The immortal vampire Count Dracula travels to London and seduces a
young woman who bears a striking resemblance to his long dead love.
Directed by Francis Ford Coppola
Written by James V. Hart
Starring Gary Oldman, Winona Ryder, Keanu Reeves,
Anthony Hopkins, Cary Elwes, Richard E. Grant,
Billy Campbell, Sadie Frost, Tom Waits
Based on the novel by Bram Stoker
Oscar Wins - Best Costume Design, Best Makeup,
Best Sound Editing
Oscar Nominations - Best Art Direction
Dracula is a story that has yet to be done perfectly, though every interpretation has its positives. This 1992 adaptation was mostly true to the classic novel, though Dracula's obsession with Mina was added in to make the film a love story. The problem is that Bram Stoker's Dracula is not a love story. It's the story of an immortal and irredeemable monster with one goal: To populate the world with vampires like himself. Coppola's vision may have kept the same tone and atmosphere of the novel, but once again he lost sight of the novel's point; that monsters lurk in the dark and want nothing more than to cause murder and mayhem.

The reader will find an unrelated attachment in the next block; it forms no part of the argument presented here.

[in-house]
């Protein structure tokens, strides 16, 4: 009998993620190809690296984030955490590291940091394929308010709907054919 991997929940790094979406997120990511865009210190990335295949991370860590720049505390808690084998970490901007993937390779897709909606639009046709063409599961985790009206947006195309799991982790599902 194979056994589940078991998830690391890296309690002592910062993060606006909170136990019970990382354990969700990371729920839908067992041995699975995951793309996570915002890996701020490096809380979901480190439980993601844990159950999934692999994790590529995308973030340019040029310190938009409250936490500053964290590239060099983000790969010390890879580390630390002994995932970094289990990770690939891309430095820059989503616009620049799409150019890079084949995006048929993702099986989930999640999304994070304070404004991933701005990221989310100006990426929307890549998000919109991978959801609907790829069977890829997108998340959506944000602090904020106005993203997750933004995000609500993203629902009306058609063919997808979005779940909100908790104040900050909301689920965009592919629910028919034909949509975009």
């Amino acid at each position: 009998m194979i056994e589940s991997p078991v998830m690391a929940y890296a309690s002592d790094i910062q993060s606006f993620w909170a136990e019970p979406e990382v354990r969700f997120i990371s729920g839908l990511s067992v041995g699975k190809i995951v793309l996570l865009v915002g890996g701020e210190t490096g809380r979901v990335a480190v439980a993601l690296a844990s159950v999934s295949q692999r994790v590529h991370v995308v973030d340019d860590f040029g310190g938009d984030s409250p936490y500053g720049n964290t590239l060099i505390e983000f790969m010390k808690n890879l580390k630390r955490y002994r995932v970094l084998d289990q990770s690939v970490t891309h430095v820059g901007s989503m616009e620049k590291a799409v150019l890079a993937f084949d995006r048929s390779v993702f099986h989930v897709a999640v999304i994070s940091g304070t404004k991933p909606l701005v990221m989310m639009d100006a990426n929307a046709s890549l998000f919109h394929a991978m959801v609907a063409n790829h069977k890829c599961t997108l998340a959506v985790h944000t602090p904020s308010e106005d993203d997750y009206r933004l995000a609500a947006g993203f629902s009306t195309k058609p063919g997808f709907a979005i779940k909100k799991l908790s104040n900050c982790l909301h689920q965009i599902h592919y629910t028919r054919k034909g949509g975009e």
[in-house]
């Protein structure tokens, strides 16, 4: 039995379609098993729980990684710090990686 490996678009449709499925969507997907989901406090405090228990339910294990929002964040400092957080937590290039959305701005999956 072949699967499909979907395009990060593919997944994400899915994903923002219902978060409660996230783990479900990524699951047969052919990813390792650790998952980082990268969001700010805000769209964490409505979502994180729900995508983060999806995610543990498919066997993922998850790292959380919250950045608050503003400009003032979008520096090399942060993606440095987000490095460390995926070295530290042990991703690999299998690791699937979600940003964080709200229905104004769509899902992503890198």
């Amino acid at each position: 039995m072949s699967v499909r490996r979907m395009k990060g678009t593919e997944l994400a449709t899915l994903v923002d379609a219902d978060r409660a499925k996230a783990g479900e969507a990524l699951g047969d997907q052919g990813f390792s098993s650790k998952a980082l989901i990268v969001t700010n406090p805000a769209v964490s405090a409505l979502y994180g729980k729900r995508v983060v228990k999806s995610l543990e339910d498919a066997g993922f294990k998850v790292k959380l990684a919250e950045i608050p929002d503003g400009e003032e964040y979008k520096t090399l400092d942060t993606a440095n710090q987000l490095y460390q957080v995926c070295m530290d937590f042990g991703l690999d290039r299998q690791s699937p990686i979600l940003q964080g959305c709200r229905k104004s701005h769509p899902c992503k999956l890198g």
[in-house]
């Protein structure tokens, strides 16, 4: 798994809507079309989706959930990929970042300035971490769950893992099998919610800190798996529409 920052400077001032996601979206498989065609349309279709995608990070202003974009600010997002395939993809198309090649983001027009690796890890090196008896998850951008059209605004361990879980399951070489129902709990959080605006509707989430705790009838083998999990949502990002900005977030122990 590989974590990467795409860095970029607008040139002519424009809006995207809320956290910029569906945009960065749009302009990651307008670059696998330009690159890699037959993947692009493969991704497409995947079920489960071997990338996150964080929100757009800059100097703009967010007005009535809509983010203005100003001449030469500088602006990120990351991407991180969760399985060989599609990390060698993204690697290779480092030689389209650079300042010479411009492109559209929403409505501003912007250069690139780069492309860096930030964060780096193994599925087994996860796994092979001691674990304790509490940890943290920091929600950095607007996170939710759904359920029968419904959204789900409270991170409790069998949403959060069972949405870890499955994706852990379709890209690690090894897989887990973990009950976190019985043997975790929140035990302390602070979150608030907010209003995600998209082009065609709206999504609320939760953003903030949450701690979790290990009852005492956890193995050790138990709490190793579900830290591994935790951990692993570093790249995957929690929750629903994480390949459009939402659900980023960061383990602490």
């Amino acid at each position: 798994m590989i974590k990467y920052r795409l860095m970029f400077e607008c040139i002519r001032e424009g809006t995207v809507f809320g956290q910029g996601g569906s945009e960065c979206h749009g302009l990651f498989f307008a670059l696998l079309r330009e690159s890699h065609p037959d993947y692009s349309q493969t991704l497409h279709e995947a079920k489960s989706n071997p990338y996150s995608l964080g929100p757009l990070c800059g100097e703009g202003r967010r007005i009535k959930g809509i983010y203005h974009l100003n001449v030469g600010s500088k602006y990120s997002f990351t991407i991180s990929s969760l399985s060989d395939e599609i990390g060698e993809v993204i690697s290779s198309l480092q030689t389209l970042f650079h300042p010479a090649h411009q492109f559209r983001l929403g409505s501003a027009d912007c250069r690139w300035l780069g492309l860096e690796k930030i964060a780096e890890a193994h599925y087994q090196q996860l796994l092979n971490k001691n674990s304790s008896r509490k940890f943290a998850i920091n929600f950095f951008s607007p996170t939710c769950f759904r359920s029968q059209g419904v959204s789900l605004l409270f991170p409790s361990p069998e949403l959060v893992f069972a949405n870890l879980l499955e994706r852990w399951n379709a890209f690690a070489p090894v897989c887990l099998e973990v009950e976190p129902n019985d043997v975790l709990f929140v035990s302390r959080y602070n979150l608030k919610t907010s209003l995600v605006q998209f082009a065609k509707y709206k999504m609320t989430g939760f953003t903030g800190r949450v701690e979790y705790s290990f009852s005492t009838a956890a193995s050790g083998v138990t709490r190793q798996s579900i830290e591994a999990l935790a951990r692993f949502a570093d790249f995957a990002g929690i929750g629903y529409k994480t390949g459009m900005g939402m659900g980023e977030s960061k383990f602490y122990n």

Apart from Gary Oldman, the entire cast was horribly miscast. Watching Winona Ryder and Keanu Reeves murder the British accent like Jack the Ripper was painful to watch every time. Anthony Hopkins seemed like the perfect choice for Professor Van Helsing, but his fake Eastern European accent made the character seem off-putting and phony. Then there's Richard E. Grant, Cary Elwes, and Billy Campbell, who did a decent job with the roles they were given. Unfortunately, they are barely in the film as their roles were substantially cut down from the book. Oldman doesn't try to imitate Lugosi's Dracula, which was good. He does his best to make the role his own, and he accomplishes this by mimicking the Count from Sesame Street. It comes off as hammy and insincere most of the time, but he still feels threatening and wins me over in the end. If only the narrative was the same way.
To put it bluntly, this film is dull. It starts off promising and ends with gusto, but getting there is a slog through the winter snow without shoes on. Major plot-centric scenes of the novel are missing and glossed over with over-sexualized interpretations. We get that vampirism is an allegory for sex, but we don't need it constantly shoved in our faces. Coppola's Dracula stands apart from any other version, but still fails to fully adapt one of literature's most famous works into a faithful adaptation. One day, somebody will do it, but until then, this is pretty much as close as we're going to get.